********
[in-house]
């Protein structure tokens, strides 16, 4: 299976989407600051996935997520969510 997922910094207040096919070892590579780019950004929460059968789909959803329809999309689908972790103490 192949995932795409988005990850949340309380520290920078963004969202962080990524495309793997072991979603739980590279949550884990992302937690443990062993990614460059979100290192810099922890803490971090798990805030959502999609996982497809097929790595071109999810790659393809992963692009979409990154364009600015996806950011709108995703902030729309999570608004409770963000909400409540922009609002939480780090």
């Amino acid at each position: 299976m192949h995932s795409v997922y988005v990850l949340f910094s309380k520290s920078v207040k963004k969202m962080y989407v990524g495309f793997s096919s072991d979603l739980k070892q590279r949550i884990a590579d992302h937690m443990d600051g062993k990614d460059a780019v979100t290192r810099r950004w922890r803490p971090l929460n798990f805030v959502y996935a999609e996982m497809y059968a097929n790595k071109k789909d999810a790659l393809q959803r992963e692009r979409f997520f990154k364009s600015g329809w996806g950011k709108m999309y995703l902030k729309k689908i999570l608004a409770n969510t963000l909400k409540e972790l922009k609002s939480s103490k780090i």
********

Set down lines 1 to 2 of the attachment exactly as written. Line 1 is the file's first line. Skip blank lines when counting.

[in-house]
């Protein structure tokens, strides 16, 4: 299976989407600051996935997520969510 997922910094207040096919070892590579780019950004929460059968789909959803329809999309689908972790103490 192949995932795409988005990850949340309380520290920078963004969202962080990524495309793997072991979603739980590279949550884990992302937690443990062993990614460059979100290192810099922890803490971090798990805030959502999609996982497809097929790595071109999810790659393809992963692009979409990154364009600015996806950011709108995703902030729309999570608004409770963000909400409540922009609002939480780090």